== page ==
Do you own an IRA, hold a Keogh, or still have assets in a qualified retirement plan that was offered by a previous employer? Then perhaps now you have to think about the best way to withdraw the funds, as the IRS requires at age 70½, while making sure that you don’t outlive your income.
One choice is to remove the money all at once and pay the tax. That step, however, may put you in a higher tax bracket is is usually not wise. Another option is to go along with the government’s guidelines and calculate the Required Minimum Distribution that you must withdraw each year after you turn 70½. But what if there was a way to not have to do those calculations and also not worry about tax law changes and market fluctuations that could affect retirement accounts every year?
A tax-qualified, fixed immediate annuity will spread the tax liability over your projected lifetime and automatically satisfies the IRS requirements, so you will never have to calculate the required minimum distribution. A check will arrive every month, or whichever schedule you select, for the rest of your life—no matter how many years that might be (guarantee is based on the claims-paying ability of the annuity company). All you will have to do is pay the income tax and spend the balance of the money as you wish, or save it.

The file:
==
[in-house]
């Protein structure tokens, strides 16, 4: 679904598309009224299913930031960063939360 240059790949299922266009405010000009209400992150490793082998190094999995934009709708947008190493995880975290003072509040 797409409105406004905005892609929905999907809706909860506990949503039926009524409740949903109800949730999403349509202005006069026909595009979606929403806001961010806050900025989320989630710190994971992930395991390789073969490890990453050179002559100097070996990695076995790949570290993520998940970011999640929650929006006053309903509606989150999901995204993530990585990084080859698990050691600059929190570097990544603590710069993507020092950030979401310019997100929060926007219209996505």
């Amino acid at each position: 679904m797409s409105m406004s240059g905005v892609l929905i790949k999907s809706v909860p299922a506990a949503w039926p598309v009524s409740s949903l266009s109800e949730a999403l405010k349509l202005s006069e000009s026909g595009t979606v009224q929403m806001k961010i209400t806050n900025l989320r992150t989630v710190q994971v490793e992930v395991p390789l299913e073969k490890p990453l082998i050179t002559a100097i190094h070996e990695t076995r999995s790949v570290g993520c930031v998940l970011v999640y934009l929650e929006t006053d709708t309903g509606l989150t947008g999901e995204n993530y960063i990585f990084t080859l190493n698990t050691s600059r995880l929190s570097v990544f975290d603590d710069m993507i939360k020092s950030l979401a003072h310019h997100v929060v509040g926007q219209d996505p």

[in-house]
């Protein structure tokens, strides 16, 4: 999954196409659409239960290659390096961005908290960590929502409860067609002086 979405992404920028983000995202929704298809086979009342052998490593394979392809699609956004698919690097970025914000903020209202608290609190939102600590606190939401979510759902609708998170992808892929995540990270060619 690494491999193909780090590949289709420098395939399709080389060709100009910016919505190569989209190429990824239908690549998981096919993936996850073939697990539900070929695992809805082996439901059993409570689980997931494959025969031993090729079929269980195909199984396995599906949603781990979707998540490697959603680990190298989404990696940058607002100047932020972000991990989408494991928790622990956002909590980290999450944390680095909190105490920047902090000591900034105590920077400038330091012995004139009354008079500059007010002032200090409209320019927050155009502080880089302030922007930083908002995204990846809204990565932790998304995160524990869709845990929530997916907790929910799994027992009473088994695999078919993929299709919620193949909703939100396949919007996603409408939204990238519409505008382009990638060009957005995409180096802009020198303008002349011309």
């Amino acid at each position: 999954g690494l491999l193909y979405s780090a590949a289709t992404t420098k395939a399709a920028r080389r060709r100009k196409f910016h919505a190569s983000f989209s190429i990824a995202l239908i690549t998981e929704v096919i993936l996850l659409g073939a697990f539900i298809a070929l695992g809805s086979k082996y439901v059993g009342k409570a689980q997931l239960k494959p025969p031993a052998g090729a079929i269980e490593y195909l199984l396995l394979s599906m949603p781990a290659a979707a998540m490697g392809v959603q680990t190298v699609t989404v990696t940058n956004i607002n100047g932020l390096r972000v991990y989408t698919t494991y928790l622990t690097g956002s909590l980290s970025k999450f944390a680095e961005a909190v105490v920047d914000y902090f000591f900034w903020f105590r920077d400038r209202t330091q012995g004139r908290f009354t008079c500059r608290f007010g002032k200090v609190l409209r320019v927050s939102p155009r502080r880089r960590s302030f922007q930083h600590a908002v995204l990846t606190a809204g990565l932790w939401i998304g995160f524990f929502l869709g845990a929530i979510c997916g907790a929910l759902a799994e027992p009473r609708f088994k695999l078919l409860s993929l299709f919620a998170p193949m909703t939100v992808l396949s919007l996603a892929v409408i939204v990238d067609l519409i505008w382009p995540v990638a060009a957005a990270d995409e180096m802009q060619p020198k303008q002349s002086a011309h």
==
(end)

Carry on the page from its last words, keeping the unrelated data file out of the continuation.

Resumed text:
Note that even if you have several IRAs, you may want to add up the balances and then use a fixed immediate annuity in just one IRA to provide the required minimum distribution for all three. Note that you must take a required minimum distribution form each type of retirement account you have. You cannot for example just take a distribution form your IRA if you also have a 401k account. You must make a required minimum distribution from both accounts.
Make sure you tell the immediate annuity company that you are using the payments to meet your required minimum distributions so that the payments are properly structured and will increase as you age.